Following reports of a “toxic” culture in the University of Maryland’s football program, president Wallace Loh touted how the university quickly created an independent commission to investigate. Yet this week, that commission found university leadership partially responsible for athletic department turmoil.

The commission — which conducted 165 interviews in an investigation spanning over 1,000 hours of work — found that the athletic department lacked accountability and oversight, and university leadership contributed to the department’s “ongoing dysfunction.”

According to the report, the athletic department under former director Kevin Anderson suffered from “high leadership turnover rates, dissension, and internal rivalries.” The president’s office stepped in during 2016 and orchestrated Anderson’s removal.

Anderson’s drawn-out departure — having a six-month sabbatical before he resigned in April — worsened the department’s turmoil, the report said. Anderson met with Loh regularly, but never had a strong relationship with him, which only declined when eight sports were cut amid budget constraints in 2011.

And the relationship grew even more strained when Anderson believed then-deputy athletic director Damon Evans was trying to usurp his authority, and take his job by going over his head and meeting with Loh to discuss athletics matters. Both Loh and Evans denied these meetings took place.

In August, The Diamondback reported that Anderson authorized $15,000 of athletic department-controlled funds to legally represent two football players accused of sexual misconduct in 2017.

The use of the money was “questionable at best,” and protocol was not followed in the players’ representation, the report said.

For Loh, Anderson’s lack of adherence to protocol was “the last straw,” according to the report.

In October 2017, Anderson agreed to resign after a six-month sabbatical, which would begin that month. The sabbatical was planned both to avoid suspicions the decision was related to a nationwide college basketball bribery scandal, and to allow Anderson to apply to other athletic director positions.

“Dr. Loh candidly states that, in retrospect, he wished he had moved sooner to change leadership,” the report said. “This period of uncertainty further exacerbated ongoing turmoil in the Athletics Department.”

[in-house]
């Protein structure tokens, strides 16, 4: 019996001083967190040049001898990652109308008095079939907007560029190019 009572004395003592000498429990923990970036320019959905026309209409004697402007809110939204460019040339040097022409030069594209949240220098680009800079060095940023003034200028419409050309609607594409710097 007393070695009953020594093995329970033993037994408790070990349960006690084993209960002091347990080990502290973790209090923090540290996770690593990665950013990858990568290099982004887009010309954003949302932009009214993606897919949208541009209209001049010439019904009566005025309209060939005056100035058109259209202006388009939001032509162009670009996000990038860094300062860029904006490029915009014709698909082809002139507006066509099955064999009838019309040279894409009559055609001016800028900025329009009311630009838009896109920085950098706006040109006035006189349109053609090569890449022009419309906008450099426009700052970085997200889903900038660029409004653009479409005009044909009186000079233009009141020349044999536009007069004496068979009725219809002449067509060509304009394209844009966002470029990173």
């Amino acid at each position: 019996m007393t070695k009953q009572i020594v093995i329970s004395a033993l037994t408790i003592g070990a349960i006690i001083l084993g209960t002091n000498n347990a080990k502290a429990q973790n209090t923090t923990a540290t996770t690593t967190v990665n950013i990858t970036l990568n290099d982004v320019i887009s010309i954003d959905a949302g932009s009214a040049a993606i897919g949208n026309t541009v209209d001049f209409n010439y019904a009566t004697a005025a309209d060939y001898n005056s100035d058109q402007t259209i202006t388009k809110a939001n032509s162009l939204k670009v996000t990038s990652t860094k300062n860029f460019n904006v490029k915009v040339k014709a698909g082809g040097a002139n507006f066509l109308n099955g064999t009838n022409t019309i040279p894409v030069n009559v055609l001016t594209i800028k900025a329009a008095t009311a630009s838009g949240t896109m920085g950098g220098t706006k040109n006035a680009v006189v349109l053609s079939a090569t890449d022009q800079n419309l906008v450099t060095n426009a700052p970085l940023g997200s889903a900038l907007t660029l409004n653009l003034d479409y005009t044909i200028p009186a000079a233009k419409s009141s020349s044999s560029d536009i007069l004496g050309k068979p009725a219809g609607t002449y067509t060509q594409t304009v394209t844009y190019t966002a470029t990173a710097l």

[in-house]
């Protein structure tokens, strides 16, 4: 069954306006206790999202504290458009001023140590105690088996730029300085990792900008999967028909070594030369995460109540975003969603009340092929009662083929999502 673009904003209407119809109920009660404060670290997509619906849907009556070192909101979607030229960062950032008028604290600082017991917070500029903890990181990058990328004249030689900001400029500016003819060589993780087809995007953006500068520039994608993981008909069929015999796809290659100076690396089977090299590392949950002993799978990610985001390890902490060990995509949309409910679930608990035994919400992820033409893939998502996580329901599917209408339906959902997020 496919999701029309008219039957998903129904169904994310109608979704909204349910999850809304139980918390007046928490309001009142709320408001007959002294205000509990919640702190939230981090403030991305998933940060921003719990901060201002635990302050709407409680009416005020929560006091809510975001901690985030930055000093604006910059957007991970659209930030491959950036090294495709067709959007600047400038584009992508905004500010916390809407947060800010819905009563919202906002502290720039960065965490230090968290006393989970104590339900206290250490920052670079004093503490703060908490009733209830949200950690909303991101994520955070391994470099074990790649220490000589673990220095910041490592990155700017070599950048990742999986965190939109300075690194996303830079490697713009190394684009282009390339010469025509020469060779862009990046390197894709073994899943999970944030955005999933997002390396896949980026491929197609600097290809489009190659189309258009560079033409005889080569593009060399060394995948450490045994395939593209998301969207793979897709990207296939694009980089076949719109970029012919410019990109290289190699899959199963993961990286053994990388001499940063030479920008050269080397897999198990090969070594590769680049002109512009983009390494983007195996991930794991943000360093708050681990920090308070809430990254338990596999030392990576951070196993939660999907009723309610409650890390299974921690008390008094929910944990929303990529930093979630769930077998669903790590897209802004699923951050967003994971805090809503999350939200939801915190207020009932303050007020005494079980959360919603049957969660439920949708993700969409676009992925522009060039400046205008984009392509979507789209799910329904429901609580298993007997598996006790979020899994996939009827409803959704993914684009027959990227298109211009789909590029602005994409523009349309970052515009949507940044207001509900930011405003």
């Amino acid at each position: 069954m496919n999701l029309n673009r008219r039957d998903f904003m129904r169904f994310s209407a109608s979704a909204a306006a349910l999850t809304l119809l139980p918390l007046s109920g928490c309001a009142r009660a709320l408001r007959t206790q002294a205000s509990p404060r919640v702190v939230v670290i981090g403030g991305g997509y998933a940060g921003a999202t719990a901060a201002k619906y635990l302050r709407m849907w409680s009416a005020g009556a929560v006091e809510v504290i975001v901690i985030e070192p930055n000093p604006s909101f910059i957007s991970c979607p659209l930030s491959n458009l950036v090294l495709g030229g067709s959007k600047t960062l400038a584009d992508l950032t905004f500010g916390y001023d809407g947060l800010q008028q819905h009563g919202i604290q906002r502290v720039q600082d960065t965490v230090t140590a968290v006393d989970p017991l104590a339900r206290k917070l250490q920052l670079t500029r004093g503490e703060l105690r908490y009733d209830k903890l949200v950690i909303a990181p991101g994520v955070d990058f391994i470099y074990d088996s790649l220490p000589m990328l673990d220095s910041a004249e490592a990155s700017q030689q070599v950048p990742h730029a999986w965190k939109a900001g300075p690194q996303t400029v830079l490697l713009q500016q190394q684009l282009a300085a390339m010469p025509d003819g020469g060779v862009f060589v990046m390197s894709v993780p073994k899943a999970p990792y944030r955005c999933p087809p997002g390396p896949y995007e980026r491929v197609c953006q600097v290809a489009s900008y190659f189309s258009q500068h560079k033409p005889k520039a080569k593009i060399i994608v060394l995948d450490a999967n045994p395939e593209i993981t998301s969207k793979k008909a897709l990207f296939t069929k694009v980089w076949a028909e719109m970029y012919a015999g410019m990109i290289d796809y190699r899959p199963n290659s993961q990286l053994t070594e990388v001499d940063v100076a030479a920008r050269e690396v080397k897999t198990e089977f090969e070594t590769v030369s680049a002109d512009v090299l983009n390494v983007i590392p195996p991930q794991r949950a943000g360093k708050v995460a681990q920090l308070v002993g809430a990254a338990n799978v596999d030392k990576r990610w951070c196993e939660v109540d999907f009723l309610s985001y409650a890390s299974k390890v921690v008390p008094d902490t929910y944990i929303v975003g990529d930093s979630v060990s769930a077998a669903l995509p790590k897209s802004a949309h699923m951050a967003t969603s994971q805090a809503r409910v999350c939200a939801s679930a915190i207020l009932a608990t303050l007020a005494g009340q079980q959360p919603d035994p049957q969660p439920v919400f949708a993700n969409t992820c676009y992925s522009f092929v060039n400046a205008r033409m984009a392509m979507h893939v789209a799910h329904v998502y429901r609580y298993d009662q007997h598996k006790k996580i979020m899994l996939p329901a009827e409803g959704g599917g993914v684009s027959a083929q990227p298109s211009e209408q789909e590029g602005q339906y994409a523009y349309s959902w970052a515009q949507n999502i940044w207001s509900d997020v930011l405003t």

Loh, viewing the situation as irreparable, knew Anderson would not return.

But others in the department did not. The move “created a lack of leadership and an atmosphere of uncertainty” for the next six months, the report said. The national search for a new athletic director, which was announced in April, concluded in July when Loh officially tapped Evans for the job.

The lack of cohesion in Loh and Anderson’s relationship showed in late 2016. The president — as well as Anderson and others — received an email Dec. 9, 2016 alleging head football coach DJ Durkin and his staff mistreated athletes by exceeding practice time limits and and having players sign false documentation.

“DURKIN SHOULD BE PUT ON NOTICE! Immediately.” the email concluded.

One of the two staff employees who monitors Loh’s public email account forwarded it to Loh, and he directed the email be sent to Anderson on “an FYI basis.”

But before The Washington Post reported on the email Sept. 30, the committee interviewed Loh and his chief of staff, Michele Eastman, who both said they did not receive football-related complaints under Durkin’s coaching. When re-interviewed, they still did not recall it, but agreed the paper trail proved they did receive it.

In accordance with his typical protocol, Loh said he sent the email to the appropriate official: Anderson. He expected him to review the matter and take whatever action was necessary.

Anderson sent the email to athletic staff Damon Evans, Marcus Wilson and Zack Bolno, and each said they had not witnessed anything inappropriate.

The message continued to be bumped from one official to another, including to the athletics department and NCAA compliance staff. Compliance staff did not take any action regarding the email, other than making their supervisor aware of it, they said.

“In sum, it does not appear that the Athletics Department took any action of consequence to investigate this email. This is problematic at many levels,” the report said. “The email alleged violations of NCAA rules and serious misconduct that violated the University’s core principles.”

Additionally, Durkin “was never questioned or even made aware of this email,” which was “a serious omission,” the report stated.

The University System of Maryland Board of Regents holds the ability to hire and fire university presidents, but the report makes no personnel recommendations.

After members of the campus community — including attendees at a Black Faculty and Staff Association meeting and students on social media — called for the president’s resignation in the summer and early months of the academic year, Loh said that the calls stemmed from concern about the safety and well-being of student athletes.

“In my view,” he said, “it’s not about me.”

Senior staff writer James Crabtree-Hannigan contributed to this report.